• Book Lichtenstein:
      Die Juden der Freien Stadt Danzig unter der Herrschaft des Nationalsozialismus. by Erwin Lichtenstein. (Tübingen: Mohr, 1973).
      A list of names from the book’s index, with the corresponding page numbers (see Source field).  For details of how these people are mentioned, you will have to consult the book.  Some people in the book were not from Danzig or Jewish, and we have attempted to remove obvious examples from the database.  This name index was extracted with permission of the Leo Baeck Institute (Jerusalem).  [342 entries].

    • Book Leipzig Freudenthal:
      Leipziger messgäste: die jüdischen besucher der Leipziger messen in den jahren 1675 bis 1764. by Dr. Max Freudenthal. (Frankfurt am Main: J. Kauffmann, 1928).
      A list of Jews from Danzig attending the Leipzig Fair, with years of attendance from 1687 to 1763, and, sometimes, names of accompanying relatives or other people (see Remarks field).  There are few surnames, but several speculative surnames of later attendees are included in [] in the database from comparison with the 1814 surname adoption list.  The Name field lists the name as it appears in the book, usually as a double name (e.g., David Jakob), where the second name is presumed to be the father’s name.  The second name is not listed in the Father field because we cannot be certain this is the meaning in all cases.  There is one triple name, and its division between son and father is unknown.  [41 entries].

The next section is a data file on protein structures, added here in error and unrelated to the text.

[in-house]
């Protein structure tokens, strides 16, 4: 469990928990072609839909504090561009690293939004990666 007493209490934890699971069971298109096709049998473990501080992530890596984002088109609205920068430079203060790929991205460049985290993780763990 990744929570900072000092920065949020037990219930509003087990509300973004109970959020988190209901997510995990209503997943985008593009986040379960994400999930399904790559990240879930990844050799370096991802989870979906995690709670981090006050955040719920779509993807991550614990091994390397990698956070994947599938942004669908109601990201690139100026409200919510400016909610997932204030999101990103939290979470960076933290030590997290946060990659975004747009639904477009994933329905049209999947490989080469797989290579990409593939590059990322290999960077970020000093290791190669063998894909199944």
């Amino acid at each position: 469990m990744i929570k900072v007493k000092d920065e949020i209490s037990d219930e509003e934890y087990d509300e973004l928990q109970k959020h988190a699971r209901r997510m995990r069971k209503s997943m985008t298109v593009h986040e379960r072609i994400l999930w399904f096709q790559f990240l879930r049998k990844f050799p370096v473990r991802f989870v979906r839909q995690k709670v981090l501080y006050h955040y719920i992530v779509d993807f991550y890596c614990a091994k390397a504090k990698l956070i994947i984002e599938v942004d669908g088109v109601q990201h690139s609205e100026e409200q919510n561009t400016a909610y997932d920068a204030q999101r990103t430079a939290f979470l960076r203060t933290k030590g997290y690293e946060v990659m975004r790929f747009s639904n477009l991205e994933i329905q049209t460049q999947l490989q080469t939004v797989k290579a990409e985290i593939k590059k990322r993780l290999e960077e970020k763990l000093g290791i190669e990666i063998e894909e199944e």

• Book Kunst:
      Novum Corpus Constitutionum Prussico-Brandenburgensium Praecipue Marchicarum, Oder Neue Sammlung Koenigl. Preuss. und Churfuerstl. Brandenburgischer, sonderlich in der Chur- und Marck-Brandenburg, publicirten und ergangenen Ordnungen, Edicten, Mandaten, Rescripten &c. &c. von 1771. 1772. 1773. 1774. und 1775. Volume 5, Part 2. (Berlin: Christian Ludewig Kunst, 1776).
      Scans available on Google Books at https://books.google.com/books?id=nyJHAAAAcAAJ&pg=PA533.